The Ecospiritual Hero Quest: A Neophyte’s Journey into Ecospirituality

 “It is hubris to declare that humans are the central figures of life on Earth and that we are in control.  In the long run, Nature is in control.” Charlene Spretnak[1]

Our relationships with the natural world are founded ideas about the very nature of existence itself—cosmology—which informs our spiritual orientation.  These relate to the ultimate questions of the human condition: what is the origin and nature of the universe, and the place of humans within it?  From deepest root, our spirituality has a ripple effect through our assumptions about the correct way to live, particularly in the face of existential threats such as climate change and environmental degradation. It is my contention that it is not possible to practice an effective holistic politics as an Earth citizen in the Anthropocene without meditating on the spiritual dimension of our place on this planet and by extension the cosmos.

I am no theologian, nor am I qualified to offer deep interpretation of the world’s great spiritual texts. Thinkers such as Joanna Macy, Thomas Berry, EF Schumacher and others have written extensively about eco-spirituality and can offer a far better conceptual exposition than I can here.  Nonetheless, I would like to share a little of my own exploration of Ecospirituality, my personal experience of what my academic colleague and fellow blogger Geoff Berry has called the “ecospiritual hero journey.”

The majesty of a sunset in Bundoora.
The majesty of a sunset in Bundoora.

Between a Myth and a Hard Place

Despite my Catholic education, I emerged from primary school with a well-formed understanding that the dogmatic religious instruction I had received at school and in church did not resonate with me at all. Even as a kid, the idea of an anthropomorphic god—the “big man upstairs”—seemed rather infantile.

As I grew into adulthood and developed a political consciousness, I came to further disrespect the religion I inherited on the basis that praying to a saviour represented a gross abdication of responsibility for doing something about life’s most pressing problems. As my environmental awareness developed, so too did my disdain for the collective faith of many in scientific progress, technological fixes, and the idea that “they’ll come up with something” to fix the problem, with just who “they” are often remaining unarticulated.  I agree with Adam Bucko, co-author of the book Occupy Spirituality: A Radical Vision for a New Spirituality, that “we have to get to work today” to build a sustainable, regenerative society, not wait for a saviour of one kind or another.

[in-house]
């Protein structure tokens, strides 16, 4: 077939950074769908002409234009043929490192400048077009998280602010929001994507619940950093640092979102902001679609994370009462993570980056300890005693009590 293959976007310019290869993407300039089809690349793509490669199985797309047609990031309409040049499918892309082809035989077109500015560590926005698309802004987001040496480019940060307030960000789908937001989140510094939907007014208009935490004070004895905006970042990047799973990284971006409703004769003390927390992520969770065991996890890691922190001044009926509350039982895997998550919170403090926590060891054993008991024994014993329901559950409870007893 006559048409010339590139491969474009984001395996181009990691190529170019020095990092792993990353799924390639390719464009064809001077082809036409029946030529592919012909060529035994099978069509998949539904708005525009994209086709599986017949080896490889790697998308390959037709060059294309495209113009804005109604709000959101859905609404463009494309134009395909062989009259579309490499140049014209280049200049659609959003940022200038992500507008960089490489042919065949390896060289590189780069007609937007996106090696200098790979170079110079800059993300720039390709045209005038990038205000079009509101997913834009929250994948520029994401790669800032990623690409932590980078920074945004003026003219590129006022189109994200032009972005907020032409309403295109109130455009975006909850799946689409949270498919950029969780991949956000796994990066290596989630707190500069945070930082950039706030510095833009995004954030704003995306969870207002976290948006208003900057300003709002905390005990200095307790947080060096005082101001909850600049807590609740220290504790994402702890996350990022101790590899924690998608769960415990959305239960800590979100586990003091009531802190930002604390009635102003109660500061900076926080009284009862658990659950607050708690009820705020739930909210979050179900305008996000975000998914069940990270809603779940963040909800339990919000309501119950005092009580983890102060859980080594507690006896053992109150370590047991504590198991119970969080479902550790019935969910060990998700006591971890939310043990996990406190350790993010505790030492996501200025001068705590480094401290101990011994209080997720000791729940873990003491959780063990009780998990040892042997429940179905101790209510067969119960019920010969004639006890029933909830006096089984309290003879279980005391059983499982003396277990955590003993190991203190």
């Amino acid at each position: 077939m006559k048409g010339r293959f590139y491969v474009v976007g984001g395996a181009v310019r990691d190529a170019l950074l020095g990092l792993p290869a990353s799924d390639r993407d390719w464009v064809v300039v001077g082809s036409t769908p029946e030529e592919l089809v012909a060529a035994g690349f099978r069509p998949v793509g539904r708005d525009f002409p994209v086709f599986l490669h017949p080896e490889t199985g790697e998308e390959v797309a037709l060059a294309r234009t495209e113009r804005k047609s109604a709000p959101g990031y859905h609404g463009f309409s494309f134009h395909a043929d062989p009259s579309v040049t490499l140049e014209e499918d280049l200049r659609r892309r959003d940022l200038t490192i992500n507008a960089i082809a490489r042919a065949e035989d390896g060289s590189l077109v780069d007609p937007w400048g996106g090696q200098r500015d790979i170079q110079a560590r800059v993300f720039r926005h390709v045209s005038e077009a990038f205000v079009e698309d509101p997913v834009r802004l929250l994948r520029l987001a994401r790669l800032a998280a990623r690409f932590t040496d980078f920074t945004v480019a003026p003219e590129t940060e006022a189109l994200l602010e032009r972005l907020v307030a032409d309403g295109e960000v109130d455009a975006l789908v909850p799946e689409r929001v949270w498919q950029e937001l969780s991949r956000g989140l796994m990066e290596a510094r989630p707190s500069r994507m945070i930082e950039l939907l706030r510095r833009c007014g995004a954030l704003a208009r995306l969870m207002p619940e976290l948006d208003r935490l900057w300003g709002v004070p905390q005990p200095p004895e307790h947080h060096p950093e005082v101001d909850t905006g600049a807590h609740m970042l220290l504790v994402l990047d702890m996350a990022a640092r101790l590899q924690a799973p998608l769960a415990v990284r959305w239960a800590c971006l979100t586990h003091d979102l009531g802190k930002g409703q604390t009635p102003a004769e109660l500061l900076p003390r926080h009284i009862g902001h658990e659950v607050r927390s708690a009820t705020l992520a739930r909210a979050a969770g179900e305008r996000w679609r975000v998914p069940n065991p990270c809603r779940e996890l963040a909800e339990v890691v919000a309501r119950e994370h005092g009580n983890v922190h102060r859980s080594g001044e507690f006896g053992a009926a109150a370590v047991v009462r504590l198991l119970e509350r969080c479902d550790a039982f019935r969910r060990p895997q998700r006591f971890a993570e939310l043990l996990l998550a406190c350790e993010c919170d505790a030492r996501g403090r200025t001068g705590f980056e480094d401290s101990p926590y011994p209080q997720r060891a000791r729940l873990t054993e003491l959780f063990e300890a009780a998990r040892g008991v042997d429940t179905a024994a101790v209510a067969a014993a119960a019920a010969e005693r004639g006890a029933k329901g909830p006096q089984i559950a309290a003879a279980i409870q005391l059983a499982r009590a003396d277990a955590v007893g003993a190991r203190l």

On the other hand, I found the atheism and the absence of belief in the higher power to be equally unsatisfying. In the random universe of the blind watchmaker, laying waste to all things spiritual at the feet of pure Cartesian reason for me failed to nourish my deep awe at the world in which I inhibited.  Reason and rationality are wonderful intellectual tools that have contributed to much good.  However, when reified as ends in themselves they feel more like a human conceit obscuring an ontological bias toward prioritising human welfare above other life forms, and human separation from and domination over the natural world.